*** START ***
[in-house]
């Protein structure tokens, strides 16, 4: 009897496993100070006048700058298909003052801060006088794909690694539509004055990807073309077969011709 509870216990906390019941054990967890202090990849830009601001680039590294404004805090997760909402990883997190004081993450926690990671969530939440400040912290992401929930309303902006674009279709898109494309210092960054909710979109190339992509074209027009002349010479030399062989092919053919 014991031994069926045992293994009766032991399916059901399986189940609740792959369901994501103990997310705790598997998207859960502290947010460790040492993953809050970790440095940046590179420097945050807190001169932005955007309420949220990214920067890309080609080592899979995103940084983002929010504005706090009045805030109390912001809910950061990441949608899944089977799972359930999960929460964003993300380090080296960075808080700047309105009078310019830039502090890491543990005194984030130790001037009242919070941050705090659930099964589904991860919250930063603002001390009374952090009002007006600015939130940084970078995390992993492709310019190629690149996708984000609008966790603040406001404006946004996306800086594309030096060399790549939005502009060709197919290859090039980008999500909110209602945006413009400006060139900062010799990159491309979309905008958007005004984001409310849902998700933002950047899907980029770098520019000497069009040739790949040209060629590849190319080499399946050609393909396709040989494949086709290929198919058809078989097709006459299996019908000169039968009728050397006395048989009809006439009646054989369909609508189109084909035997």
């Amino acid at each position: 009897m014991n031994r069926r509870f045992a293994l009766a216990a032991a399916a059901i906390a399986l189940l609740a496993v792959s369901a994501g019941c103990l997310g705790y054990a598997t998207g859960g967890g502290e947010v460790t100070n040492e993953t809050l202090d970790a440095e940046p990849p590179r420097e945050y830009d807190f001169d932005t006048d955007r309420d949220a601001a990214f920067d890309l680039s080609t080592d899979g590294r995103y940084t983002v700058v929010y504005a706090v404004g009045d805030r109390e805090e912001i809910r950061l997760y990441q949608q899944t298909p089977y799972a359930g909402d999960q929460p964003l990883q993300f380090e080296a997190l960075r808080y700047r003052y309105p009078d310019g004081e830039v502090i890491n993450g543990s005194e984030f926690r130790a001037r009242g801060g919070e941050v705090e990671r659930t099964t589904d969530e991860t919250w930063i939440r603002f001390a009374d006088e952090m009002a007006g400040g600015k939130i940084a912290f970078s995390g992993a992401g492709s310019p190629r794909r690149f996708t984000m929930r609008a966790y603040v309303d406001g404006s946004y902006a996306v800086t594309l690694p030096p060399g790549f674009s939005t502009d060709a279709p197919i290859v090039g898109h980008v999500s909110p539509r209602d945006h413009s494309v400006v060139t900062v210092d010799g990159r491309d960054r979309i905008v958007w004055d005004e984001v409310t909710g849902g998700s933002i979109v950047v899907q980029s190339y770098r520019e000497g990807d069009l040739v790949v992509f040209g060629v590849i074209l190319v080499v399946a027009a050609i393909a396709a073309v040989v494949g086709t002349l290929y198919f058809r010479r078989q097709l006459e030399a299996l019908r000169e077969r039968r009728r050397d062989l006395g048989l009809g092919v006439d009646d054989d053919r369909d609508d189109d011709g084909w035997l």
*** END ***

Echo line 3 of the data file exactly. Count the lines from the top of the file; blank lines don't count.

């Amino acid at each position: 009897m014991n031994r069926r509870f045992a293994l009766a216990a032991a399916a059901i906390a399986l189940l609740a496993v792959s369901a994501g019941c103990l997310g705790y054990a598997t998207g859960g967890g502290e947010v460790t100070n040492e993953t809050l202090d970790a440095e940046p990849p590179r420097e945050y830009d807190f001169d932005t006048d955007r309420d949220a601001a990214f920067d890309l680039s080609t080592d899979g590294r995103y940084t983002v700058v929010y504005a706090v404004g009045d805030r109390e805090e912001i809910r950061l997760y990441q949608q899944t298909p089977y799972a359930g909402d999960q929460p964003l990883q993300f380090e080296a997190l960075r808080y700047r003052y309105p009078d310019g004081e830039v502090i890491n993450g543990s005194e984030f926690r130790a001037r009242g801060g919070e941050v705090e990671r659930t099964t589904d969530e991860t919250w930063i939440r603002f001390a009374d006088e952090m009002a007006g400040g600015k939130i940084a912290f970078s995390g992993a992401g492709s310019p190629r794909r690149f996708t984000m929930r609008a966790y603040v309303d406001g404006s946004y902006a996306v800086t594309l690694p030096p060399g790549f674009s939005t502009d060709a279709p197919i290859v090039g898109h980008v999500s909110p539509r209602d945006h413009s494309v400006v060139t900062v210092d010799g990159r491309d960054r979309i905008v958007w004055d005004e984001v409310t909710g849902g998700s933002i979109v950047v899907q980029s190339y770098r520019e000497g990807d069009l040739v790949v992509f040209g060629v590849i074209l190319v080499v399946a027009a050609i393909a396709a073309v040989v494949g086709t002349l290929y198919f058809r010479r078989q097709l006459e030399a299996l019908r000169e077969r039968r009728r050397d062989l006395g048989l009809g092919v006439d009646d054989d053919r369909d609508d189109d011709g084909w035997l």